Getting Out: No Resolution to Turmoil in Egypt
When the group of twenty eight American travelers embarked from a snowy New York airport January 18, their biggest concern was that there would be no winter weather delay. Less than a week later, getting on any flight that would bring them to safe haven, away from the confrontations and virtual anarchy that have engulfed Egypt and brought rioting to the streets of Cairo was their prime concern.
With the United States urging its citizens to evacuate Egypt as soon as possible, but flights being cancelled, the group, some with identifiably Jewish names, found itself unable to leave. It was restricted to its hotel in Cairo, confined in relative security behind a blockade of Egyptian tanks. Overhead, American made F-16 fighters streaked across the sky. “They are doing everything” assured the CEO of Tauck Tours. His company had, he said been working with the State Department, he said and had “a 99% chance – it’s a go.” As backup, tickets were reserved on still flying European carriers, “just in case.”
Group members initially resolved to remain together – safety in numbers -but by late Sunday, many realized that getting out by whatever means possible was priority. Tauck actually agreed to have its staff escort individuals to the airport, if necessary. In New York, friends and family were proactive, making back up reservations and contacting government offices. “I am not taking another chance that they miss a perfectly good flight out!” said the daughter of one tour member. Transportation other than air was ruled out as “too dangerous, given the gunfire in the streets.”
Stateside, calls were placed to the offices of constituents’ Congressional representatives; contact and identification information was provided as requested.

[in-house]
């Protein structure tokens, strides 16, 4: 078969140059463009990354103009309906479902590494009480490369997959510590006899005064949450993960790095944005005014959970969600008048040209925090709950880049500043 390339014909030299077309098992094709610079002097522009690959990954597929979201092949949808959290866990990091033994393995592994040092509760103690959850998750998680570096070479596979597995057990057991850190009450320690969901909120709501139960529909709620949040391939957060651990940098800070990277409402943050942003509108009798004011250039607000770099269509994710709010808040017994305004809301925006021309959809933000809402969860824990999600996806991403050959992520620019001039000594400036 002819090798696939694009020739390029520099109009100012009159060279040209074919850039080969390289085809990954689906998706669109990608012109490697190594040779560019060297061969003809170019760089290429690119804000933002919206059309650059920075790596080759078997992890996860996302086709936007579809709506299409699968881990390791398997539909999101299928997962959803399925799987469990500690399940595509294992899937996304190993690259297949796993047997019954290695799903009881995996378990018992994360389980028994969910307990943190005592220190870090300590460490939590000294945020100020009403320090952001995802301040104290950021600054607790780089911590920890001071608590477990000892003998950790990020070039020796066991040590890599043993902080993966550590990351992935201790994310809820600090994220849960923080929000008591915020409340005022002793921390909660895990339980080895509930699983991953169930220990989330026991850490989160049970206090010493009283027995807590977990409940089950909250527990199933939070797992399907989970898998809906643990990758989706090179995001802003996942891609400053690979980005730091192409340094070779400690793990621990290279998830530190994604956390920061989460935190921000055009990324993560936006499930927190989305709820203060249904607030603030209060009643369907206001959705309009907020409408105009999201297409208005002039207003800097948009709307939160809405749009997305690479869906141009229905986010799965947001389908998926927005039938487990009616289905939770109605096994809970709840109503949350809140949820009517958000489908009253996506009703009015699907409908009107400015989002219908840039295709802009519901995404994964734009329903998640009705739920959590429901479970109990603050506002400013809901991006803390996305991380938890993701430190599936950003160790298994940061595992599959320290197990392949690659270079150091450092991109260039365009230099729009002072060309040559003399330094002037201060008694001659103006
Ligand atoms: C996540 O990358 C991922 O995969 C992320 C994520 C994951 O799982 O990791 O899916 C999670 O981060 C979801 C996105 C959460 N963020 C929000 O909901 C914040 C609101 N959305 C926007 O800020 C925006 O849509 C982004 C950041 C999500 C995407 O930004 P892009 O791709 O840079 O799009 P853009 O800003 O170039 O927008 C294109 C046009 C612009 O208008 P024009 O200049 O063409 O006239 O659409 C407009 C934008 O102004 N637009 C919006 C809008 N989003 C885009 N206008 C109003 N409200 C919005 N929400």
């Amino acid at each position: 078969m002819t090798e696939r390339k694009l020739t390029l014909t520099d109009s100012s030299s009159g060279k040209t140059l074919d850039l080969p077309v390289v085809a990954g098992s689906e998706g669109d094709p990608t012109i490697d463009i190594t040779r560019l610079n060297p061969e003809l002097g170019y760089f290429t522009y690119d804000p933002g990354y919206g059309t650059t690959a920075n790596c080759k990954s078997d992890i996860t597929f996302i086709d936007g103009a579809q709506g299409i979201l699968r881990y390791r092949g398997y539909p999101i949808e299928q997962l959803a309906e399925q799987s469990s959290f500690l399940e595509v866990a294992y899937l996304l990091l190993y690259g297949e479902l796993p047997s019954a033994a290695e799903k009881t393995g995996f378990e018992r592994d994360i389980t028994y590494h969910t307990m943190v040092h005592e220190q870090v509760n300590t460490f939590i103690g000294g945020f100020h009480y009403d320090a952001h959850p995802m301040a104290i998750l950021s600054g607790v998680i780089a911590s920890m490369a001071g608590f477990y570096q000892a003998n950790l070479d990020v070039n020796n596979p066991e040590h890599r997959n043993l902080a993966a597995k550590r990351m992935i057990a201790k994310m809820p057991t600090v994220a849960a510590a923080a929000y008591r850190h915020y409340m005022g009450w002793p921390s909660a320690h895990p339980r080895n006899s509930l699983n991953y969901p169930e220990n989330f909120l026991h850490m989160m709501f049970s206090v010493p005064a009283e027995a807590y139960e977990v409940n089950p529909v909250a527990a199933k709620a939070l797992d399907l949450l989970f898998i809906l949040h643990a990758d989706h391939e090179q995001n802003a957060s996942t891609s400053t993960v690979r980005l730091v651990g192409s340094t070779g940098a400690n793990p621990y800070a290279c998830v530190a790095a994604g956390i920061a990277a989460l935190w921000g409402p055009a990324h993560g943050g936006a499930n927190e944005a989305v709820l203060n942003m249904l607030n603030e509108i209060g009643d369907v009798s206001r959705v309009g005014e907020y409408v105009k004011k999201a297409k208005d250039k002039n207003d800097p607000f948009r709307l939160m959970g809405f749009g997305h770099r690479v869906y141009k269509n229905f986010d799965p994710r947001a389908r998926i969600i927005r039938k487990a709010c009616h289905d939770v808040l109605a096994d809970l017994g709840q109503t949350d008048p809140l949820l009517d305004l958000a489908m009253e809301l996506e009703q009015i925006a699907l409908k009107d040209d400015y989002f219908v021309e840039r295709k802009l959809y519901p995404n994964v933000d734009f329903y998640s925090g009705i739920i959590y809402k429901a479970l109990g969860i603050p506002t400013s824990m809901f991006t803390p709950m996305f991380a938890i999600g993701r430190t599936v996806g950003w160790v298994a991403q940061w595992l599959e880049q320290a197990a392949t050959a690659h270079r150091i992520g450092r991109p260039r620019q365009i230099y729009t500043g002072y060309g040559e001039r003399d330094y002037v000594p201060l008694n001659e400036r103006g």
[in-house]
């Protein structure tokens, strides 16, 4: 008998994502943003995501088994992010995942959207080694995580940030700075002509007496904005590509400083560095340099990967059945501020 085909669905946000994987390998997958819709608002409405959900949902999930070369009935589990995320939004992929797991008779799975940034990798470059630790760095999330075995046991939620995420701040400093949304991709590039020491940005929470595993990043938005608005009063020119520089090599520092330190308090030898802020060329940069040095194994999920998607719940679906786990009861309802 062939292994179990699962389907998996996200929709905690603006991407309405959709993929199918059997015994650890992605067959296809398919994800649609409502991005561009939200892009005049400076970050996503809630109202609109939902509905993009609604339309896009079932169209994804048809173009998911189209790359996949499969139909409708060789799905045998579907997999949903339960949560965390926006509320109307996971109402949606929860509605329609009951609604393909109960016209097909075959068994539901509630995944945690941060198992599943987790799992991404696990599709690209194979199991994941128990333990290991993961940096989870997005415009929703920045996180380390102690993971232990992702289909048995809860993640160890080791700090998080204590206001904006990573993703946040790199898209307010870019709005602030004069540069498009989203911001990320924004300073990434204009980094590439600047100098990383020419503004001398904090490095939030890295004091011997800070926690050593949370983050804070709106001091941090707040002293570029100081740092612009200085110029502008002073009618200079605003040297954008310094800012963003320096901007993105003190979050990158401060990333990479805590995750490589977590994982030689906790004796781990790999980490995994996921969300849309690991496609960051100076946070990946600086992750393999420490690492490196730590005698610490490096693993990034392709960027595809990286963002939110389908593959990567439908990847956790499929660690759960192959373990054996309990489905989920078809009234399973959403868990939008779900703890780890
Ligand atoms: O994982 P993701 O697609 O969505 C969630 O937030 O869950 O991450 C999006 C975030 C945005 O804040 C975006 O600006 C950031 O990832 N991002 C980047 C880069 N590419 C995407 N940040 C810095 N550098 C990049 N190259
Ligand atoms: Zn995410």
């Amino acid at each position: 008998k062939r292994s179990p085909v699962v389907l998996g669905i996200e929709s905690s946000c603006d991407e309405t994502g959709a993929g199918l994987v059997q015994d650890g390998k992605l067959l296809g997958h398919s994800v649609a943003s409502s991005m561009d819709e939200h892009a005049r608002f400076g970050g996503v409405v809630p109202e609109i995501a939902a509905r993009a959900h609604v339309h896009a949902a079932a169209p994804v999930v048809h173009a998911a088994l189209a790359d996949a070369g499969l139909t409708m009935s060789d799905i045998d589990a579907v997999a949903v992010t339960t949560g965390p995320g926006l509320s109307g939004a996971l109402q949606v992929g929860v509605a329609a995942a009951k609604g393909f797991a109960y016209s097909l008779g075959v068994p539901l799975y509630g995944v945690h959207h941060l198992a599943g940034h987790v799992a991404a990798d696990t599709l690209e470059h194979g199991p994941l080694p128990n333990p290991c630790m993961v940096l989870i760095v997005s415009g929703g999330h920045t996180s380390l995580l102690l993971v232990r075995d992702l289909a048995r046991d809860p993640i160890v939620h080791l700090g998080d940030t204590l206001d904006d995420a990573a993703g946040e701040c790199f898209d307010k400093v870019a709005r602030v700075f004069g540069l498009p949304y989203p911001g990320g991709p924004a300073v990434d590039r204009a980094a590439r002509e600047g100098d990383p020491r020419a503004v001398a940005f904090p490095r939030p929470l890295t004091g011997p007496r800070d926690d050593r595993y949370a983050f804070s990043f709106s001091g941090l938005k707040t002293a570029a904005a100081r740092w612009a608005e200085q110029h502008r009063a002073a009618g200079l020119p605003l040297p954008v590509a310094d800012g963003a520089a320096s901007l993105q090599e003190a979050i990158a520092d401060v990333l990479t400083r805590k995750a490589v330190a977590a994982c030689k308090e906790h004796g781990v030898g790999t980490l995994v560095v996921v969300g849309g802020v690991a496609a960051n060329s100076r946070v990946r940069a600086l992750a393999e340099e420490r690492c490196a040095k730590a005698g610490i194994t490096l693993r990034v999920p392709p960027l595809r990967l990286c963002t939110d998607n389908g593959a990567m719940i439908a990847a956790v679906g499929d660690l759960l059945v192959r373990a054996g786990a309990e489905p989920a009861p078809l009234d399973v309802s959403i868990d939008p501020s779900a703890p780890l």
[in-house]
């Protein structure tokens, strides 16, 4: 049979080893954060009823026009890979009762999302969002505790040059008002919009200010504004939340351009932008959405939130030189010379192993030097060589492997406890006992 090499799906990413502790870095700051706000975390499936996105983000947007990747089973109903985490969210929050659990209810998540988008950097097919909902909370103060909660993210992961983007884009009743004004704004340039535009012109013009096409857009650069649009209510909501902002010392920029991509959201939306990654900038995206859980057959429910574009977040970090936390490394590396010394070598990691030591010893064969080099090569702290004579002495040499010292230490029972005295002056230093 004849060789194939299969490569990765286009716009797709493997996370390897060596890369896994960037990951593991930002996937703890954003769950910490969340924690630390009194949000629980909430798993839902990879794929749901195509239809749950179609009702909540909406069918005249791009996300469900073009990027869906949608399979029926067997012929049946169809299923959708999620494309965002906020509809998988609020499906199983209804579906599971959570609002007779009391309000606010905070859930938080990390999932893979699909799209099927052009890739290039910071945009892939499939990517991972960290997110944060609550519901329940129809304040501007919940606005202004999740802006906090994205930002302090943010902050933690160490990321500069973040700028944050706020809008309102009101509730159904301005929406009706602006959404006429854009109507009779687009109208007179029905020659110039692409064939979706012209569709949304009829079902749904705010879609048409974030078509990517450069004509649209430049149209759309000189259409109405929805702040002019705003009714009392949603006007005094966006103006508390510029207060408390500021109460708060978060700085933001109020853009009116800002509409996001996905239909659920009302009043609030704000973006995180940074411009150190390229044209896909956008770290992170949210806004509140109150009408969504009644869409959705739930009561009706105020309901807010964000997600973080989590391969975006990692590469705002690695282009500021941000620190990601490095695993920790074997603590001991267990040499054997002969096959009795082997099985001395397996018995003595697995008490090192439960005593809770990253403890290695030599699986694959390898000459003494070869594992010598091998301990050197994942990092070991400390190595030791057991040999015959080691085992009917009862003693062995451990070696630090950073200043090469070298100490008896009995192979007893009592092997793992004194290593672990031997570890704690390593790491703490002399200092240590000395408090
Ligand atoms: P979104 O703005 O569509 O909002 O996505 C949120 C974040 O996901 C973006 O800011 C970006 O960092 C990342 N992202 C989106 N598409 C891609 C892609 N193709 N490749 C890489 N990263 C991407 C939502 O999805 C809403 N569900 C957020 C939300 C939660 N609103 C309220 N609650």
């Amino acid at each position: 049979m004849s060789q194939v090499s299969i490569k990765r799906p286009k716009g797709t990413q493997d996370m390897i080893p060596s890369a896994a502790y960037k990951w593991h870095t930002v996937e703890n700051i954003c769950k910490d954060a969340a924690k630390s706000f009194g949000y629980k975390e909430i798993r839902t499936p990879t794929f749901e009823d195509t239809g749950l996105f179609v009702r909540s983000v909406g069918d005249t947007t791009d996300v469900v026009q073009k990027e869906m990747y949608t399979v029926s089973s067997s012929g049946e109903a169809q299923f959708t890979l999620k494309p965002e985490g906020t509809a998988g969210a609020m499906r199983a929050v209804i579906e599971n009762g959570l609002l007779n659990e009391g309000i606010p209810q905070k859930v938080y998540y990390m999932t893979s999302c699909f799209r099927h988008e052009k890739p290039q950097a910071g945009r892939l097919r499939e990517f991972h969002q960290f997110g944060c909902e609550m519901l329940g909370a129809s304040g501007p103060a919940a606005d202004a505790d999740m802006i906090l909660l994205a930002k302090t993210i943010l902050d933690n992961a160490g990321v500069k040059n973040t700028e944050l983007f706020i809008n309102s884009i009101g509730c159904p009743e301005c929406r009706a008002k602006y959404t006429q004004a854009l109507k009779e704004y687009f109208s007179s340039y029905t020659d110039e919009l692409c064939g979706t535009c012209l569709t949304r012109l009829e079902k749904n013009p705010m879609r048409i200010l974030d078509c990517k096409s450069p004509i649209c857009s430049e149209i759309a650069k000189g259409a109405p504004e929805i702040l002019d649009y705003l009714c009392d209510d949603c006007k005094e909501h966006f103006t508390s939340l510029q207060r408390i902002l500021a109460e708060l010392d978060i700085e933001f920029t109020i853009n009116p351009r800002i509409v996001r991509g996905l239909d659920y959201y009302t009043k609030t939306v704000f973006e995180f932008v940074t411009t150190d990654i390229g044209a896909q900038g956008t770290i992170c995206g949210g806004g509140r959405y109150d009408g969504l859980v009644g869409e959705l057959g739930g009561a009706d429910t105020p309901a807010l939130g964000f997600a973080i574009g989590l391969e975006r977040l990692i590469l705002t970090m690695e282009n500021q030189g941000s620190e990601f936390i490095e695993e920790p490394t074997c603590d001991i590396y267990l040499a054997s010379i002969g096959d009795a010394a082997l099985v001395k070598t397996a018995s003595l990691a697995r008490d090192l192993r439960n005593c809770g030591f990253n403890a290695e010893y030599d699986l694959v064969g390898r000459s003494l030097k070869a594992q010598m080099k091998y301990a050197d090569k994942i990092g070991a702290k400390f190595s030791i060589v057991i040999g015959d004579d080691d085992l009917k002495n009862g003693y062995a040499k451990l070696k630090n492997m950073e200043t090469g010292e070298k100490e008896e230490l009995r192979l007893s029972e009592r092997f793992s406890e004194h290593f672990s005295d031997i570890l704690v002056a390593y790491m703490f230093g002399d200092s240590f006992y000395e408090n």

The imposition of the 4 PM curfew in Cairo has caused difficulty for international airlines whose scheduled flights arrive in the evening. Delta, the only American flag carrier flying into Cairo has suspended flights. El Al added flights to airlift Israeli nationals to safety. Norwegian Cruise Line re routed its cruise ship from Alexandria to Istanbul. Tourists and Egyptians who were able – the rich, the political – were using every means to leave the unpredictable situation. The exodus of businessmen, celebrities, and the (currently) politically connected, initiated by the departure of President Mubarak’s wife and son more than a week ago, did little to quell the panic. Getting out of the beleaguered city remains difficult.
The tour group members were treated well.
Tourism is a major employer in Egypt. When the industry was disrupted following terrorist attacks in the Luxor area the loses ran to the millions of dollars. The potential economic impact of Egypt’s political unrest will result in heavy financial loss. Poverty “in the street” remains rampant. Protestors blame the regime of President Hosni Mubarak, a thirty year dictatorship. Unemployment, widespread corruption and police brutality are widespread.
As massive demonstrations continue in Cairo, it appears that the army, always close to the regime, will hold a key to the outcome. For the immediate, the military appears to have decided to keep order but avoid confrontation with the protesters. Omar Suleiman, Mubarak’s appointed vice president, his “right hand” confidant, is a former army general and head of the intelligence services. He was considered ruthless, but is said to have leadership and mediation skills. Despite his early training in the former Soviet Union, he is generally well liked in the West.